The Slovenian government late on Thursday (14 May) called an official end to its coronavirus epidemic, becoming the first European country to do so, after authorities confirmed less than seven new coronavirus cases each day for the past two weeks, Euractiv reported.
People now arriving in Slovenia from other European Union states will no longer be obliged to go into a quarantine for at least seven days as was the case from early April, the government said in a statement.
The country of 2 million people, which borders Italy, Austria, Hungary and Croatia, has so far reported 1,464 coronavirus cases and 103 deaths. It declared an epidemic on March 12.
“Slovenia has tamed the epidemic over the past two months… Today Slovenia has the best epidemiologic picture in Europe,” Prime Minister Janez Jansa told parliament earlier on Thursday.
The end of epidemic means some measures, including financial aid to citizens and firms hit by the coronavirus, will expire at the end of May.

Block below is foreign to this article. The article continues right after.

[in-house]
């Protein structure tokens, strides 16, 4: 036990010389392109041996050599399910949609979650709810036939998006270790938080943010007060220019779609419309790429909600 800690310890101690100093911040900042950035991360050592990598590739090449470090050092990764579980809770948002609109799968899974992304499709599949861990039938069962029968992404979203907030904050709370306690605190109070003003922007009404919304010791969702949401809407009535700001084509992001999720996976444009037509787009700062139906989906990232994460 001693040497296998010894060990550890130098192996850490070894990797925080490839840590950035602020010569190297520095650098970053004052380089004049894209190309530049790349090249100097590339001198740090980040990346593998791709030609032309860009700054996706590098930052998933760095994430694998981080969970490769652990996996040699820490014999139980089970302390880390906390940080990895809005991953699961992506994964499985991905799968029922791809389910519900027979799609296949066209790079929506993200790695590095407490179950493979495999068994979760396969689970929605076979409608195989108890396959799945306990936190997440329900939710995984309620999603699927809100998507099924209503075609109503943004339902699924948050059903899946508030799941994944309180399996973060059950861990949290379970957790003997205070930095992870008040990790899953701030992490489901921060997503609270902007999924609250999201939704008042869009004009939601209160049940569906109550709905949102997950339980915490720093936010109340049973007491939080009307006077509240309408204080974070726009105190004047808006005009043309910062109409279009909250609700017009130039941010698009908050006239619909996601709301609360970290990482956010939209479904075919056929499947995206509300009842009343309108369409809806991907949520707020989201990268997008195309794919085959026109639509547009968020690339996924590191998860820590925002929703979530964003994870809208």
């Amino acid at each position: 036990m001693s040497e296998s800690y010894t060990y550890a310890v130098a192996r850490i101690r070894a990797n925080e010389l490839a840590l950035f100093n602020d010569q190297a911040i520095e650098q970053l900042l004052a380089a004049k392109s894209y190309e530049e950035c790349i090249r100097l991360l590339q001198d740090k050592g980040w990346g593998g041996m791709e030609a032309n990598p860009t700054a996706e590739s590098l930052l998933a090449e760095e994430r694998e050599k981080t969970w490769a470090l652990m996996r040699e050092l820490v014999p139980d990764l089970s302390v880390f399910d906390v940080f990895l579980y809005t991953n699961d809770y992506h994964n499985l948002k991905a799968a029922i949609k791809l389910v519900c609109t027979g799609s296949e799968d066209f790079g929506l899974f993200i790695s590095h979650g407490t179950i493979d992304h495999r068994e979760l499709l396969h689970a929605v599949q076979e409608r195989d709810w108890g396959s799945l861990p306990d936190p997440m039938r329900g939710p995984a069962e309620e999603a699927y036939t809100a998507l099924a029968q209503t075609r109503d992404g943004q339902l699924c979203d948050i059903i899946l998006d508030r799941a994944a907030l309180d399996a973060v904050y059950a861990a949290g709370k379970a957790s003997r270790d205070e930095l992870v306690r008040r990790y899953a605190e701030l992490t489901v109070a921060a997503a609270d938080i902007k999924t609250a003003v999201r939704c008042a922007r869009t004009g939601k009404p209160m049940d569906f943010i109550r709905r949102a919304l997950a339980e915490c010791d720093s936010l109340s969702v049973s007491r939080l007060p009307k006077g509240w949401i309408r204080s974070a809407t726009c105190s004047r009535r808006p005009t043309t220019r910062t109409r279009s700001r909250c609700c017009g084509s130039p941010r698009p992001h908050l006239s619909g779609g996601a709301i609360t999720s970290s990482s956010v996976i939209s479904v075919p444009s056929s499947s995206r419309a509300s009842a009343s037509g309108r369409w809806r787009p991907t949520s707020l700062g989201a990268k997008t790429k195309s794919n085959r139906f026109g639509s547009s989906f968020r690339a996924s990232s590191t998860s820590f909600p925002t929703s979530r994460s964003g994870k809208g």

The government said foreign citizens who show signs of coronavirus infection will still not be allowed to enter the country.
A quarantine of at least 14 days will remain in place for people from non-EU states, except for some exemptions including diplomats and people transporting cargo.
Citizens will still have to follow basic rules to prevent a possible spread of infection, the government said without elaborating.
People have been required to wear masks in indoor public spaces, stand at least 1.5 metres (5 feet) apart and disinfect hands upon entering public spaces.
Since the middle of March, Slovenia has closed all schools, sports and cultural institutions, bars, restaurants, hotels and shops apart from food and drug stores, while cancelling public transport.
The government has started easing the lockdown from April 20. Public transport resumed earlier this week while next week some pupils will return to schools. All bars and restaurants as well as small hotels with up to 30 rooms will be allowed to open next week.